New video series 'Beyond the Desktop' explores potential of 3-D printing

The Wilson Center's Science and Technology Innovation Program (STIP) is releasing a five-episode video series looking at the potential for additive manufacturing to transform how we build things - and what we need to do to fully realize this potential.

Beyond the Desktop explores how additive manufacturing could affect the fields of medicine, aerospace, space and more. Beginning Sept. 9, 2015, a new episode will be released each Wednesday through early October. Episodes will be posted on the Wilson Center homepage:

Many feel the true impact of additive manufacturing will be felt at the industrial level, where companies in different sectors hope to use the technology to make better and more innovative products at a lower cost.

"Desktop 3-D printing has received significant media coverage, but this hides the larger story happening in industry, where the technology will change everything from prototyping to the production of complex parts and the design of supply chains," says David Rejeski, director of the Science and Technology Innovation Program at the Wilson Center and executive producer of the series.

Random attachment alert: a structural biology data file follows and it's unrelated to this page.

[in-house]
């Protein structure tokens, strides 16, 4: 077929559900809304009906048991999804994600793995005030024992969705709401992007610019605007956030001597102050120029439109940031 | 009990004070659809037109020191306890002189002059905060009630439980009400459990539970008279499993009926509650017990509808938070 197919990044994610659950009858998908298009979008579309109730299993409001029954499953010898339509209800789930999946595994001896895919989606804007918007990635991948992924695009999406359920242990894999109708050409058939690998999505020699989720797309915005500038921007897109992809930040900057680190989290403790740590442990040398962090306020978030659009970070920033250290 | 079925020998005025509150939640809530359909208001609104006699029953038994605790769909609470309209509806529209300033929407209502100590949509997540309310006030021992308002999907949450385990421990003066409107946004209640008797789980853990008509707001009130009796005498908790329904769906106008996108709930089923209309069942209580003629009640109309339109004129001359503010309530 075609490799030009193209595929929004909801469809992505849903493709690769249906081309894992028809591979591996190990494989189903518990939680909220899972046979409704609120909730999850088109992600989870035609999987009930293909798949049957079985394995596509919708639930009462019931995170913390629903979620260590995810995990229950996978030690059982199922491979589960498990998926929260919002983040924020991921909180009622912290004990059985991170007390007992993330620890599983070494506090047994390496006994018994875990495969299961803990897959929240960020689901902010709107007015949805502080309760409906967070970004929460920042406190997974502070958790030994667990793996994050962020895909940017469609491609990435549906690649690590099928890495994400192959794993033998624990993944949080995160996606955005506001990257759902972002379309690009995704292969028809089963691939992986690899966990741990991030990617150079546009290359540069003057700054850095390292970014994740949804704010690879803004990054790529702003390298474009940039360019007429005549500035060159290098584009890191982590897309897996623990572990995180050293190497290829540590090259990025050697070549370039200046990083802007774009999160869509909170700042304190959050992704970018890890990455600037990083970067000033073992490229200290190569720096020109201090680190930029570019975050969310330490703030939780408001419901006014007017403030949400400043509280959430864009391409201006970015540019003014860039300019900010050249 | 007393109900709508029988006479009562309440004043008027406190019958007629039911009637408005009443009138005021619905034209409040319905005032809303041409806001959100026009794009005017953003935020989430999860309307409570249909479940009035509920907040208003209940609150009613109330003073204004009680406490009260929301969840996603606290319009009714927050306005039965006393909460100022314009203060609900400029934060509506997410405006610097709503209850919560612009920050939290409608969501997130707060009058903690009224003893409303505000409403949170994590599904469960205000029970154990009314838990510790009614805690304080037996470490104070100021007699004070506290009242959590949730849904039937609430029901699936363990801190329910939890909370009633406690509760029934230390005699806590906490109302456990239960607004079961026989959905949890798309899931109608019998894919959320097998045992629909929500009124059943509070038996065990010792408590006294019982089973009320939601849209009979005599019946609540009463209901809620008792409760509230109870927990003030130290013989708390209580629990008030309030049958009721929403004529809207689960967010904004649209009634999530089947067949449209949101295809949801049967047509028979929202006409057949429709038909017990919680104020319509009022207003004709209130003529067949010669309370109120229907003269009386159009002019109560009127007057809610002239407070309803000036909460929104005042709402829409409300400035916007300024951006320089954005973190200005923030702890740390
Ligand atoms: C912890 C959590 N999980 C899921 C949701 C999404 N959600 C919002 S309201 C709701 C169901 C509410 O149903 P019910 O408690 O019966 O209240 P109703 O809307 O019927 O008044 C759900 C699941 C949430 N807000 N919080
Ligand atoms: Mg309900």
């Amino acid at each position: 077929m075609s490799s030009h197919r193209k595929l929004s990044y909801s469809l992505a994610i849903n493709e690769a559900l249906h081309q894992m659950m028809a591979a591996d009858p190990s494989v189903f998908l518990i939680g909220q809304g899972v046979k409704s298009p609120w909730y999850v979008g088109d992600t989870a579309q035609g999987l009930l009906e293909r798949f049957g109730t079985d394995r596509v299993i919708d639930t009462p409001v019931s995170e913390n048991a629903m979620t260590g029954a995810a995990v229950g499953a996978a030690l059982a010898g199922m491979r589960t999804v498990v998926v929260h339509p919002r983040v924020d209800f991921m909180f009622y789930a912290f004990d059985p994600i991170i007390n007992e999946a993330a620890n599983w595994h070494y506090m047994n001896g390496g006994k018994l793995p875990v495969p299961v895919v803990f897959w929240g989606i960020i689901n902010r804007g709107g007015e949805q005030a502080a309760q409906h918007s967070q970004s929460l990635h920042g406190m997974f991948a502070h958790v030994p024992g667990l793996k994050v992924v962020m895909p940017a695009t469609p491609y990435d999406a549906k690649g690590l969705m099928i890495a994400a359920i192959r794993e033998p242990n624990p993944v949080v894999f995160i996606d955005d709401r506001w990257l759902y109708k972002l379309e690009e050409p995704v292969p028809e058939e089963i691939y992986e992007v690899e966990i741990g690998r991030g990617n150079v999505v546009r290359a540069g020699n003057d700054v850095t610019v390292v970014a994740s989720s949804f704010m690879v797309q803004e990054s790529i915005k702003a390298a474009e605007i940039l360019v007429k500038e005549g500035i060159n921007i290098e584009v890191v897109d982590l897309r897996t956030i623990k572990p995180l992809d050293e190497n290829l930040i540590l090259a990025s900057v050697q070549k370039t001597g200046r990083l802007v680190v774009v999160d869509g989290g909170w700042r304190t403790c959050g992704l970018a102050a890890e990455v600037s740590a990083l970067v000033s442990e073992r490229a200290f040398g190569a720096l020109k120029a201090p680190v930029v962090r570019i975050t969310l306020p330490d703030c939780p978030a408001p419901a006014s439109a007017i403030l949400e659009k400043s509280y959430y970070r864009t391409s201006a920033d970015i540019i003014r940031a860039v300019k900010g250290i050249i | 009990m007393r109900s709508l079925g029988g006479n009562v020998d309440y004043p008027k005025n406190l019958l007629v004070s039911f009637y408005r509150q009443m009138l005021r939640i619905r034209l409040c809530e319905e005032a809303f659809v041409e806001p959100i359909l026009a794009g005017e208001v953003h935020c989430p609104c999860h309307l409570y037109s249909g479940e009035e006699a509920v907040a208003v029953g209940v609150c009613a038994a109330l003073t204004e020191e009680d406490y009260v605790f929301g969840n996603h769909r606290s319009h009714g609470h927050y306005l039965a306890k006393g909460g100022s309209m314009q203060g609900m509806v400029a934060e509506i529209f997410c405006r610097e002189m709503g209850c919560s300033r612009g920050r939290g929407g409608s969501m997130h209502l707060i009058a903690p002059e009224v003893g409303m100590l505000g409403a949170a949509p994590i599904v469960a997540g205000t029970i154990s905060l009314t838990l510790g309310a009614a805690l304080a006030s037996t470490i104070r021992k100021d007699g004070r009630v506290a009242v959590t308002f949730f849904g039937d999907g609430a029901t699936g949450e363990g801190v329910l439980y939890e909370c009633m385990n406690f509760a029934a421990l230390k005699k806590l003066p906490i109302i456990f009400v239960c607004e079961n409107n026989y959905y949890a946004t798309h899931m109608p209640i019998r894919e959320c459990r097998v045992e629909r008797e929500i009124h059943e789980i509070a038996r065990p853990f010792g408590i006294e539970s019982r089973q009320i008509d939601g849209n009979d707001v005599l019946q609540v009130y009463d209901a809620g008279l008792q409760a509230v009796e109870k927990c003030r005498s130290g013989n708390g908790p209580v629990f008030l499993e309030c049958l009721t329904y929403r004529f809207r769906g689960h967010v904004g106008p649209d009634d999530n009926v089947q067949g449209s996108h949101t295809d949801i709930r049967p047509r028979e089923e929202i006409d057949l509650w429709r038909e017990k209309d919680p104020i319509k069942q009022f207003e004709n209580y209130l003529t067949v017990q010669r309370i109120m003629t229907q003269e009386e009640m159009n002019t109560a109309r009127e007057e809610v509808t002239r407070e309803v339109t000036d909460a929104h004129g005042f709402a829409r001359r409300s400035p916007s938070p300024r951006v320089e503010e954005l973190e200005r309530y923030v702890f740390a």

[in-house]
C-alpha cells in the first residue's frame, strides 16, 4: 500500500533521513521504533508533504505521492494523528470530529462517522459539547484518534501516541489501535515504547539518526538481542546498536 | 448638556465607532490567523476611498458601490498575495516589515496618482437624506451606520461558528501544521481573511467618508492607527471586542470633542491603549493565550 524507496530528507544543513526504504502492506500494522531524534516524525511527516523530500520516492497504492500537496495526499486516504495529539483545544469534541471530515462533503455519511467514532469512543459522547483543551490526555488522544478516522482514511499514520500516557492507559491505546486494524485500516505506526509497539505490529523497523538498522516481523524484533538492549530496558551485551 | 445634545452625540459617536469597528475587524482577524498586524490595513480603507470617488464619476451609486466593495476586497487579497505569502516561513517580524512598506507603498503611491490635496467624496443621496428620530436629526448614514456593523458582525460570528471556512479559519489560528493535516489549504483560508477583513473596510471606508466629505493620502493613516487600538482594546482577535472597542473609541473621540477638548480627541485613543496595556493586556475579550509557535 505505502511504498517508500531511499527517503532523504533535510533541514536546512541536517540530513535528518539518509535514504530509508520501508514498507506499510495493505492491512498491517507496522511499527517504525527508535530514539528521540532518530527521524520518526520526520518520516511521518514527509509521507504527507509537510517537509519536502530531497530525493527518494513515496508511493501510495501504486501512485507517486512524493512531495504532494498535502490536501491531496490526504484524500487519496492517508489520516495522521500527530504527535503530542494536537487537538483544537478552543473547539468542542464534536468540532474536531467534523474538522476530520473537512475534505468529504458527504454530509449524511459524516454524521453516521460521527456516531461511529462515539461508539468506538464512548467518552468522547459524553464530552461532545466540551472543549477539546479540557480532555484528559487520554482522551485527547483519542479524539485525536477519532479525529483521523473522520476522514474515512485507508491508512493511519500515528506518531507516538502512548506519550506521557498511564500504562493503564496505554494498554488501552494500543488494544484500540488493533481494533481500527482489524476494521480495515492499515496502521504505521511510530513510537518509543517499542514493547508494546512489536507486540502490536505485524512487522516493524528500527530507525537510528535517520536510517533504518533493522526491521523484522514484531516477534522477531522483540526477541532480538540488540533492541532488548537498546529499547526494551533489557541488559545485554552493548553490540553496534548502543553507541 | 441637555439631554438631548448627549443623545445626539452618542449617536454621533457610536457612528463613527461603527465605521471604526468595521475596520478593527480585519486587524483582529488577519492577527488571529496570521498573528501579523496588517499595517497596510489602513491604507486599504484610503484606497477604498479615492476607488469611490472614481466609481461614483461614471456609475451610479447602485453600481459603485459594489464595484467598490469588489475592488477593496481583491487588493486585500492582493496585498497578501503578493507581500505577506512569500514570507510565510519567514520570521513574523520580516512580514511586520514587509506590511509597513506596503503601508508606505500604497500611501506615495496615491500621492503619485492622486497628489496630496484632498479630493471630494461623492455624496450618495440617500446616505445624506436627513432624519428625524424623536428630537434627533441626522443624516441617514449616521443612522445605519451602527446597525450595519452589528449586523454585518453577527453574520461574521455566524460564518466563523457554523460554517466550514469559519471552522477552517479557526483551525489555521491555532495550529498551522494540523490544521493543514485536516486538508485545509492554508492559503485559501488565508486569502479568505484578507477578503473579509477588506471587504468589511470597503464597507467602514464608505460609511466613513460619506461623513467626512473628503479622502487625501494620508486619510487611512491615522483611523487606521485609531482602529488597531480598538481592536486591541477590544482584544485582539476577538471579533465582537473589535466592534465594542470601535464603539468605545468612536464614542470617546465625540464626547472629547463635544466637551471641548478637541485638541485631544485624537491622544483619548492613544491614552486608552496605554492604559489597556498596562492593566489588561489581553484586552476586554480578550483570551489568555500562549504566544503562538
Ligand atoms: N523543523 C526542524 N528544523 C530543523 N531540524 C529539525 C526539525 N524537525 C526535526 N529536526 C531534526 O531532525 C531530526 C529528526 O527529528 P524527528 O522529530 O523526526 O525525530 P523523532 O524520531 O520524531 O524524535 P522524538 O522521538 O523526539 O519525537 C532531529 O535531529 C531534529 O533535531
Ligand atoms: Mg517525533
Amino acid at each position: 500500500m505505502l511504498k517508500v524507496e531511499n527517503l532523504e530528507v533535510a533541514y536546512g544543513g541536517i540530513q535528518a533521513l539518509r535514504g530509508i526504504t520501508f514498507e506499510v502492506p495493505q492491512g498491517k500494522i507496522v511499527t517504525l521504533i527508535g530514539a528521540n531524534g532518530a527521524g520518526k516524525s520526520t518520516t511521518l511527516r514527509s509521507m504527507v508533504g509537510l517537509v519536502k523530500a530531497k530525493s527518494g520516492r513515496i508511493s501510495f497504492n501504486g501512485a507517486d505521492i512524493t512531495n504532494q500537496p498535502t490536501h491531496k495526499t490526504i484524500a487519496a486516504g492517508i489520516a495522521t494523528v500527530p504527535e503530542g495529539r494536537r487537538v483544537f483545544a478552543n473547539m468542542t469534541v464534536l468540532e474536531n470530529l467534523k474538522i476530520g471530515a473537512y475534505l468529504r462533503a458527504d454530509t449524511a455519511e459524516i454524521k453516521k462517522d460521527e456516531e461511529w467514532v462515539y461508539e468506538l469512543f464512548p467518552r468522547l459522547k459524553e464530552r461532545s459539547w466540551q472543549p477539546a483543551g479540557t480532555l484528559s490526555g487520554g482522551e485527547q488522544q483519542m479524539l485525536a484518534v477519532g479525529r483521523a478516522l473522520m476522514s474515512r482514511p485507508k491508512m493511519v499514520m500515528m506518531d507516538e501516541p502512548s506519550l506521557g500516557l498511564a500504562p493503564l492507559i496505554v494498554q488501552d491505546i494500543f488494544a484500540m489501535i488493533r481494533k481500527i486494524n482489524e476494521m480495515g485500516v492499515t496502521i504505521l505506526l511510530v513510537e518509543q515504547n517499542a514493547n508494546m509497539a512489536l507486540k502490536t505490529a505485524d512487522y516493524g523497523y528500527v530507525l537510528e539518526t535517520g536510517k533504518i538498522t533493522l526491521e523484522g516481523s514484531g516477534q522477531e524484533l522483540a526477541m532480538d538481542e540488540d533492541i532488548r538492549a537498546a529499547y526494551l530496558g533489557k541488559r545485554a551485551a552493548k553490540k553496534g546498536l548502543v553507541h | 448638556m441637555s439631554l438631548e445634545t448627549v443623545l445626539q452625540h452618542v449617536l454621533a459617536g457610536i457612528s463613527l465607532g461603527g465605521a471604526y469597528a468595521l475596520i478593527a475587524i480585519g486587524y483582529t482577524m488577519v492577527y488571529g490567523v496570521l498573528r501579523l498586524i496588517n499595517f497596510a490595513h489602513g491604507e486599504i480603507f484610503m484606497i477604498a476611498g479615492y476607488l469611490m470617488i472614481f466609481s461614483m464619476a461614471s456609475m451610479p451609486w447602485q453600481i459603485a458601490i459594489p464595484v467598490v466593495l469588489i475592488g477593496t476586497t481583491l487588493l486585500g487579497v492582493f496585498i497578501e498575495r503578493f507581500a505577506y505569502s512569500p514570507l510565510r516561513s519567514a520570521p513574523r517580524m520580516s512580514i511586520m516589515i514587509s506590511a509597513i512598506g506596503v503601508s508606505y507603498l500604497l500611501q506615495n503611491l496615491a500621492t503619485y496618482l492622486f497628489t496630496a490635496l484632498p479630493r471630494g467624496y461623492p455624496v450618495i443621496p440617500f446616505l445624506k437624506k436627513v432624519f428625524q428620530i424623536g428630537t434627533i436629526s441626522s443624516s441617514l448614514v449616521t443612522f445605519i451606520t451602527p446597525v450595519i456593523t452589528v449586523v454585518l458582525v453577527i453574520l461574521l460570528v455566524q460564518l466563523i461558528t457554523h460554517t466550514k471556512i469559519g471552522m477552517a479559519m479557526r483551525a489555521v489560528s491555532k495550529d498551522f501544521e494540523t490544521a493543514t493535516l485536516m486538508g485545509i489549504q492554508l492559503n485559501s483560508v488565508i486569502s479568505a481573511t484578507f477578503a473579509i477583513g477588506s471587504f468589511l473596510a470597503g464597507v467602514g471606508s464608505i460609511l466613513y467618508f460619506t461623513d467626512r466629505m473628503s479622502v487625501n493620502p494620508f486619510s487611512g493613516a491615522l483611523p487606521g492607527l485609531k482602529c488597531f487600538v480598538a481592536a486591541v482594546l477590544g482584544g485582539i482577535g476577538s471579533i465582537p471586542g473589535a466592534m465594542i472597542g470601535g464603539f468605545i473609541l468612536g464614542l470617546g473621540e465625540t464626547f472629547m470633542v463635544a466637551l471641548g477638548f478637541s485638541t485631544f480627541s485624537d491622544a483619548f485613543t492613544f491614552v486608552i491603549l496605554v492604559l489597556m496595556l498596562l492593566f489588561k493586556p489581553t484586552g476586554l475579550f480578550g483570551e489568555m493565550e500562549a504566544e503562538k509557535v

The series looks at how doctors are already incorporating 3-D printing into their surgical work, how aerospace manufacturers are finding cost savings in using additive manufacturing to build critical parts, and how startups are using 3-D printing to enable longer supply chains into space.

Beyond the Desktop builds upon other STIP work focused on additive manufacturing. Last month, the program released the results of a workshop that examined the environmental and human health implication of . Sponsored by the National Science Foundation, the workshop was conducted in conjunction with the Center for Manufacturing Innovation at the University of Florida. For more information, please visit the archived workshop page:

Beyond the Desktop was filmed on location in California, Illinois and Washington, DC in 2013-2015. Aaron Lovell, senior program associate for STIP, was the director and producer of the series. Joe Filvarof was the associate producer and cameraman.

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Provided by Woodrow Wilson International Center for Scholars
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